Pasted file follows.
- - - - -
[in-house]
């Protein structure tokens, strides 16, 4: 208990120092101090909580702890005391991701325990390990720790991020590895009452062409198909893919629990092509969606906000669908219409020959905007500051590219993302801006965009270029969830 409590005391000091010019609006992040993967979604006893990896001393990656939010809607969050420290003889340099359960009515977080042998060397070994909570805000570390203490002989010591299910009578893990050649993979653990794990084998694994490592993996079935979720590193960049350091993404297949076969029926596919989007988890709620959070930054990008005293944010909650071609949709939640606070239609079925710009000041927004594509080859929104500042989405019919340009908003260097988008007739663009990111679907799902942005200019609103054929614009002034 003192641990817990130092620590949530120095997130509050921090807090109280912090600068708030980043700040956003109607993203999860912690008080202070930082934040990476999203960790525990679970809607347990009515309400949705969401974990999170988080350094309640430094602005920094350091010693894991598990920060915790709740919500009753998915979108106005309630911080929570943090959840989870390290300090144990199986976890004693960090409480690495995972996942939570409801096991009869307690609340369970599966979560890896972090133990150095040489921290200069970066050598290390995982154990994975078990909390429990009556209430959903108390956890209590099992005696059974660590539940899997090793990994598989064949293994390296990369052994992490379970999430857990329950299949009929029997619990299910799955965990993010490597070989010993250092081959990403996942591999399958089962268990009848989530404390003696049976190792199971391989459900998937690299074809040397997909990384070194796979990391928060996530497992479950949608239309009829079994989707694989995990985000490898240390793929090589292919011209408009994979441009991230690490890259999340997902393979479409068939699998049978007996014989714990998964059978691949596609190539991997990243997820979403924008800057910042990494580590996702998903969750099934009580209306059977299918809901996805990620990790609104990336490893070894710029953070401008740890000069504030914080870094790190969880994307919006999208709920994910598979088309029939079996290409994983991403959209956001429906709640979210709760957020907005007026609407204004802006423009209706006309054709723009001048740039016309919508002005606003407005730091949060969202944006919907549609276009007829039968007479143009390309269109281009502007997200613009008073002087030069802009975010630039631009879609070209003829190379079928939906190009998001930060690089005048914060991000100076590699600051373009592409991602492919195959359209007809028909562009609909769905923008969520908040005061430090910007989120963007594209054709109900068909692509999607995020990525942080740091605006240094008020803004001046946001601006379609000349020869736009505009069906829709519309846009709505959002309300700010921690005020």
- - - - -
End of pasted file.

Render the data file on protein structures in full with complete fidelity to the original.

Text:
[in-house]
């Protein structure tokens, strides 16, 4: 208990120092101090909580702890005391991701325990390990720790991020590895009452062409198909893919629990092509969606906000669908219409020959905007500051590219993302801006965009270029969830 409590005391000091010019609006992040993967979604006893990896001393990656939010809607969050420290003889340099359960009515977080042998060397070994909570805000570390203490002989010591299910009578893990050649993979653990794990084998694994490592993996079935979720590193960049350091993404297949076969029926596919989007988890709620959070930054990008005293944010909650071609949709939640606070239609079925710009000041927004594509080859929104500042989405019919340009908003260097988008007739663009990111679907799902942005200019609103054929614009002034 003192641990817990130092620590949530120095997130509050921090807090109280912090600068708030980043700040956003109607993203999860912690008080202070930082934040990476999203960790525990679970809607347990009515309400949705969401974990999170988080350094309640430094602005920094350091010693894991598990920060915790709740919500009753998915979108106005309630911080929570943090959840989870390290300090144990199986976890004693960090409480690495995972996942939570409801096991009869307690609340369970599966979560890896972090133990150095040489921290200069970066050598290390995982154990994975078990909390429990009556209430959903108390956890209590099992005696059974660590539940899997090793990994598989064949293994390296990369052994992490379970999430857990329950299949009929029997619990299910799955965990993010490597070989010993250092081959990403996942591999399958089962268990009848989530404390003696049976190792199971391989459900998937690299074809040397997909990384070194796979990391928060996530497992479950949608239309009829079994989707694989995990985000490898240390793929090589292919011209408009994979441009991230690490890259999340997902393979479409068939699998049978007996014989714990998964059978691949596609190539991997990243997820979403924008800057910042990494580590996702998903969750099934009580209306059977299918809901996805990620990790609104990336490893070894710029953070401008740890000069504030914080870094790190969880994307919006999208709920994910598979088309029939079996290409994983991403959209956001429906709640979210709760957020907005007026609407204004802006423009209706006309054709723009001048740039016309919508002005606003407005730091949060969202944006919907549609276009007829039968007479143009390309269109281009502007997200613009008073002087030069802009975010630039631009879609070209003829190379079928939906190009998001930060690089005048914060991000100076590699600051373009592409991602492919195959359209007809028909562009609909769905923008969520908040005061430090910007989120963007594209054709109900068909692509999607995020990525942080740091605006240094008020803004001046946001601006379609000349020869736009505009069906829709519309846009709505959002309300700010921690005020």